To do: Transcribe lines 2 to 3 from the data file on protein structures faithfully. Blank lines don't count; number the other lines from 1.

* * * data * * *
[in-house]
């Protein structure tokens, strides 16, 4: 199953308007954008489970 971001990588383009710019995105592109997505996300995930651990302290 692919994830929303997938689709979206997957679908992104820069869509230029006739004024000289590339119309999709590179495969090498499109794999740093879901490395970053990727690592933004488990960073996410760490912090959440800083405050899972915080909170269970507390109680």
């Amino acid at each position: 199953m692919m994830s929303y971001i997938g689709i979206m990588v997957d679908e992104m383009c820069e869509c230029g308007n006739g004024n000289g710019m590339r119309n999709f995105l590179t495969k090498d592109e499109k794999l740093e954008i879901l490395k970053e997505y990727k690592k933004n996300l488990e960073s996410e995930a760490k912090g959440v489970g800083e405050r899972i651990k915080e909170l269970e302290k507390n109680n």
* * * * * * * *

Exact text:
């Protein structure tokens, strides 16, 4: 199953308007954008489970 971001990588383009710019995105592109997505996300995930651990302290 692919994830929303997938689709979206997957679908992104820069869509230029006739004024000289590339119309999709590179495969090498499109794999740093879901490395970053990727690592933004488990960073996410760490912090959440800083405050899972915080909170269970507390109680």
């Amino acid at each position: 199953m692919m994830s929303y971001i997938g689709i979206m990588v997957d679908e992104m383009c820069e869509c230029g308007n006739g004024n000289g710019m590339r119309n999709f995105l590179t495969k090498d592109e499109k794999l740093e954008i879901l490395k970053e997505y990727k690592k933004n996300l488990e960073s996410e995930a760490k912090g959440v489970g800083e405050r899972i651990k915080e909170l269970e302290k507390n109680n």